Good not great.
The phrase fits this opening week. There are a lot of good games, not great ones. The description also fits because Nick Saban and Les Miles seem to be telling us something regarding their quarterback situations.
Good not great.
They're not the only ones, but they're the most visible ones with unsettled situations at the most important position. Entering his 10th year at LSU, Miles is determined to play Anthony Jennings and Brandon Harris against Wisconsin.
Now, this would barely raise an eyebrow if the opponent was Northwestern State. But LSU's season is at stake out of the gate. For that matter, so is Wisconsin's.
Point being, Miles probably can't afford to be figuring out his quarterback in the opener against the nation's No. 14 team. But as we all know, Les has done crazier things and come out on top.
His choice for now is between a true freshman (Harris) who enrolled in January and a sophomore (Jennings) whose experience includes nine games, one start and 29 career passes.
"Right now, if there was a quarterback who gave us all the advantages to play, then at some point in time that would be our starter," LSU's coach says. ...
Twenty-six words from Miles, not much said.
That, however, was a lot more revealing than the news trickling out of Tuscaloosa. While this week's opener isn't as strenuous -- West Virginia in Atlanta -- the stakes remain. Quarterback uncertainty at Alabama indicates, well, uncertainty. That's not a word featured prominently in the Saban vocabulary.
A lot of this is unprecedented for the game's highest-paid coach. It is the first time he has started the season at Bama with a new starter at quarterback and a new offensive coordinator (Lane Kiffin).
It may say something about the state of the program when freshman stud Cameron Robinson is starting at offensive tackle but doesn't know who he'll be protecting.
We're talking about some folks' preseason No. 1 in Alabama. We're talking about the top free agent on the market -- Florida State graduate transfer Jacob Coker -- who has not grabbed the job. We're talking about a fifth-year senior with 39 career passes -- Blake Sims -- still in the running.
On Monday, Saban did not rule out both playing against the Mountaineers. Sims is the favorite to start, CBSSports.com's Jeremy Fowler reported Tuesday.
"Both of those guys are capable of leading us to the national championship," fullback Jalston Fowler told reporters.
We want closure. We're looking for typical Saban genius here, an angle we haven't considered. Sometimes the easiest answer is right in front of us. Coker didn't get on campus until May. He didn't see live bullets until this month.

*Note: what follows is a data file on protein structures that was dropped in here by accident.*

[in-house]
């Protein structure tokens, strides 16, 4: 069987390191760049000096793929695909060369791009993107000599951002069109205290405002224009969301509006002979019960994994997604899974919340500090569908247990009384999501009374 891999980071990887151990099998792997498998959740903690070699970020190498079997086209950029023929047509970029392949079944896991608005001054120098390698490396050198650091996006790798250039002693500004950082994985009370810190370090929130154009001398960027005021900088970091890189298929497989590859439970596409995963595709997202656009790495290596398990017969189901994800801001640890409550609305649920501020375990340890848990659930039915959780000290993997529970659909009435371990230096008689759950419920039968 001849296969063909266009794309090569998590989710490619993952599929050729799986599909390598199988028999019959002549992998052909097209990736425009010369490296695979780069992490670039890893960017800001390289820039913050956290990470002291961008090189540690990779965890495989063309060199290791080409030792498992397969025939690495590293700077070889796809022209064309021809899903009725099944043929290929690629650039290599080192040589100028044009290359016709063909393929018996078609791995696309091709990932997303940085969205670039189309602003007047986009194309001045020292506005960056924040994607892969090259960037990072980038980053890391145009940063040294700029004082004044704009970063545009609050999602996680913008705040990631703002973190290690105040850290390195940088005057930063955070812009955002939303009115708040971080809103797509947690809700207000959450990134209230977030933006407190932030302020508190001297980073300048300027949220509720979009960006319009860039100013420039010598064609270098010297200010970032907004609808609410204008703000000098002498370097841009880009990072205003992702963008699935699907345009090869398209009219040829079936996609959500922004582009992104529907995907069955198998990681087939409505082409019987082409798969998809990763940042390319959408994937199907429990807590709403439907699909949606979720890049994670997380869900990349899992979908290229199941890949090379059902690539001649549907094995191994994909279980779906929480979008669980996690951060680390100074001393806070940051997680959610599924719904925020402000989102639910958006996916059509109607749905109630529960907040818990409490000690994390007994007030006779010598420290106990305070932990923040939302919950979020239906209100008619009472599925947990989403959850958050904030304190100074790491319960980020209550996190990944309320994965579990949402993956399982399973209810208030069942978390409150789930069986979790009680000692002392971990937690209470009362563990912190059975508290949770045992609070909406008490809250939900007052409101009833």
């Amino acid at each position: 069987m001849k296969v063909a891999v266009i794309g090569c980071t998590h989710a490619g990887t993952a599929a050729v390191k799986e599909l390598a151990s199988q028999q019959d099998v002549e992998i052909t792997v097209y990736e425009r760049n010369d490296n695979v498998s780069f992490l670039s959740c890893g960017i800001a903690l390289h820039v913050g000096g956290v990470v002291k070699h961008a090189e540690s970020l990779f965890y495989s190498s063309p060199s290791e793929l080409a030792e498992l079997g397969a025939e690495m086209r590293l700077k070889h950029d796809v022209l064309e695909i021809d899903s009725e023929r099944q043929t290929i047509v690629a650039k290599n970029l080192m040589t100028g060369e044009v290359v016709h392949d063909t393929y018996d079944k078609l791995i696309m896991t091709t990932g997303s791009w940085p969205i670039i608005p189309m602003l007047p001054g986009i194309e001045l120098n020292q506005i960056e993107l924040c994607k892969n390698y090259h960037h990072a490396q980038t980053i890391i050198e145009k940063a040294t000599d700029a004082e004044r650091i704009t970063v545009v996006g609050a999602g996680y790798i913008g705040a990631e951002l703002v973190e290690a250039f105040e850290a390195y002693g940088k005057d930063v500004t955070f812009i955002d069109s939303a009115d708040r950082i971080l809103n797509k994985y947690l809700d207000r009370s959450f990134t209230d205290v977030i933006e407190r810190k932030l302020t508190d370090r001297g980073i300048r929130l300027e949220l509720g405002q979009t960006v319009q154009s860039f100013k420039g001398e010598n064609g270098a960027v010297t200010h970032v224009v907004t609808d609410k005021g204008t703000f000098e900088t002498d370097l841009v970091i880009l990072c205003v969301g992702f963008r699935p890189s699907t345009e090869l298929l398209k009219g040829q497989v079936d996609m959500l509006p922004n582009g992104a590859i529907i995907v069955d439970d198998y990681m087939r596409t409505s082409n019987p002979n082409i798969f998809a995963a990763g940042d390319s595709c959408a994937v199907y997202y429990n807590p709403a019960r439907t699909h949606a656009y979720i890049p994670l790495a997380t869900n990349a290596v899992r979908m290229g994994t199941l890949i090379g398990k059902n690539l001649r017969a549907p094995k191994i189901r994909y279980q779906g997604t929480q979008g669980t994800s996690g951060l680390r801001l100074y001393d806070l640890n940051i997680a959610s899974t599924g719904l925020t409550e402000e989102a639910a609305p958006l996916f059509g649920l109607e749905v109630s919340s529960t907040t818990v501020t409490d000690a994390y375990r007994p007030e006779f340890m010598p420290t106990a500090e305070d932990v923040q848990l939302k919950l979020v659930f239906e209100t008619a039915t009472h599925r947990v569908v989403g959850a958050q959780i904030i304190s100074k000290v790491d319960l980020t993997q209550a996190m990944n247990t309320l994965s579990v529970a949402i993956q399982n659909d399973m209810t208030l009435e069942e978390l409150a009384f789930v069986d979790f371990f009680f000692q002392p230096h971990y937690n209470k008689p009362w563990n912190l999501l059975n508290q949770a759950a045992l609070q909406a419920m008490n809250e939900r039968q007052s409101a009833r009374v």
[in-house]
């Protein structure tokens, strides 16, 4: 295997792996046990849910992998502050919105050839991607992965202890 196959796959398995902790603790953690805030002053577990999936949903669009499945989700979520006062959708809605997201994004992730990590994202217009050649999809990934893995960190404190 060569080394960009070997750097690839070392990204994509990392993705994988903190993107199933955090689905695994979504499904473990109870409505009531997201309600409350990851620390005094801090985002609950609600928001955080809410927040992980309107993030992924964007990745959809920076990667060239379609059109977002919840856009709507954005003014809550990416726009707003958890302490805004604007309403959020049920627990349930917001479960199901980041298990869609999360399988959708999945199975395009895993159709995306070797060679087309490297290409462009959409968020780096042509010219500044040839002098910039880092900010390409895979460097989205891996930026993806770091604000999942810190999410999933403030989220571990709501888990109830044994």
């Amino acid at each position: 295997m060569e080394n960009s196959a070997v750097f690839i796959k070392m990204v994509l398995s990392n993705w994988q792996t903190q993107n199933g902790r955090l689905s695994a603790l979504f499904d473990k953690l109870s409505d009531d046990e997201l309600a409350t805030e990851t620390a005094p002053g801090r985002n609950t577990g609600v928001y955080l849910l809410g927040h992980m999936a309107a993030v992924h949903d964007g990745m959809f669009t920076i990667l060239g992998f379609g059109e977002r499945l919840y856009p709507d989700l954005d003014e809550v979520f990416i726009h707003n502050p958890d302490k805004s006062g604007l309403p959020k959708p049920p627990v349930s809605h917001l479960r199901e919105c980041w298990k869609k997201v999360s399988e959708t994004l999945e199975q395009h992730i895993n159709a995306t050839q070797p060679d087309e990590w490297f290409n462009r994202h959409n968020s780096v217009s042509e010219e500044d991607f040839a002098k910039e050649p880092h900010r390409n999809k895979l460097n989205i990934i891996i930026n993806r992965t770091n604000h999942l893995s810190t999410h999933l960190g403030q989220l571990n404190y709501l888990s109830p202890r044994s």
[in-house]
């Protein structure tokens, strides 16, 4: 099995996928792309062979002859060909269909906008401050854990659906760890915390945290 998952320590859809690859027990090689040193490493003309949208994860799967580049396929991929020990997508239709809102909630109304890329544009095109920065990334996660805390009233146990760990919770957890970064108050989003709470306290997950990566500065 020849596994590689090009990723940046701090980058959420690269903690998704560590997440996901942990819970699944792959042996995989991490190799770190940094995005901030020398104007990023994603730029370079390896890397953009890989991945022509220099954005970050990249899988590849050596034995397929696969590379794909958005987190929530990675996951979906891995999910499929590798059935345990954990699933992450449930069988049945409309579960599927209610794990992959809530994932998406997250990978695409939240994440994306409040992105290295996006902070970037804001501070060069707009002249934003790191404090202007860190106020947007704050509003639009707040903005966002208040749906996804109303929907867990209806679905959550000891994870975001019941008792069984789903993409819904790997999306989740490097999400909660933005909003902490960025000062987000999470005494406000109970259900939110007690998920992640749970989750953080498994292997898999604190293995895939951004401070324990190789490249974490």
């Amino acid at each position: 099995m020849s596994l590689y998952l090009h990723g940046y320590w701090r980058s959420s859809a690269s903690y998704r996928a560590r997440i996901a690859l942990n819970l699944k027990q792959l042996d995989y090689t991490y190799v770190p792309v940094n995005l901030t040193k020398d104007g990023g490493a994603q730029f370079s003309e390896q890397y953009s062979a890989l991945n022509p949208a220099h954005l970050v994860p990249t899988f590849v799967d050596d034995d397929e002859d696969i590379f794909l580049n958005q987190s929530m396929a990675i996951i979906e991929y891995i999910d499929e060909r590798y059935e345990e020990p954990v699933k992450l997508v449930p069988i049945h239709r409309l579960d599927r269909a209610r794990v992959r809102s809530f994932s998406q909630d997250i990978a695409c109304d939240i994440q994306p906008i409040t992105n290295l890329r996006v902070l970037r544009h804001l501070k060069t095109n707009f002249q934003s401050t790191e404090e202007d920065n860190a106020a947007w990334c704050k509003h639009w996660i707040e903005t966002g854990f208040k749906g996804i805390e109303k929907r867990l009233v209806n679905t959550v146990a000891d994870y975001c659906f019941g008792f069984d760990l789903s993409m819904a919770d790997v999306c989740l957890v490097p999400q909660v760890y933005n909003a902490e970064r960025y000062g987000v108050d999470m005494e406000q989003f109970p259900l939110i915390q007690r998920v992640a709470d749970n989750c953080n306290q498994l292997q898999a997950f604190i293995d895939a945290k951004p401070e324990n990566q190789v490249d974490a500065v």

It may well be that Coker is simply ... behind. The 2011 season started with AJ McCarron and Phillip Sims (no relation to Blake) sharing time. McCarron took over the job following Week 2. That seemed to work out.
Plus, there is margin for error. Saban basically has until the Florida game (Sept. 20) game to figure things out.
But there's also a reason the SEC is diminished this season is some people's eyes. Overall, there is a loss of quality quarterbacks. Someone at LSU will eventually replace a sixth-round draft choice (Zach Mettenberger), a guy who threw for 2,500 yards in consecutive seasons. Sims and Coker are following the Heisman runner-up (McCarron).
The SEC remains great. With so much at stake in this new playoff era, it can't even hint at being merely good.
Let's kick it off
Seventeen ranked teams start at home or on a neutral field favored by at least 10 points. Like we said, good but not great games.
Instead of breaking down contests involving 49-point spreads, let's look at the best chances for upsets ...
• Clemson at Georgia: If Georgia is going to re-establish itself as an SEC East force it has to handle a diminished Clemson between the hedges. This season, there is no Tajh Boyd to account for five touchdowns in a narrow shootout win. Georgia is looking for revenge with a Heisman-worthy Todd Gurley and linebacker Ramik Wilson, who's gunning for 150 tackles. This one's easy. Dawgs make an early statement.
• Boise State vs. Ole Miss: Bryan Harsin takes over at Boise, playing a promising Ole Miss in Atlanta. The Broncos haven't shied away from neutral-site openers, but the program is at a crossroad. Hugh Freeze must begin to fulfill the promise of those grand recruiting classes. The Rebels are supposed to roll by double digits.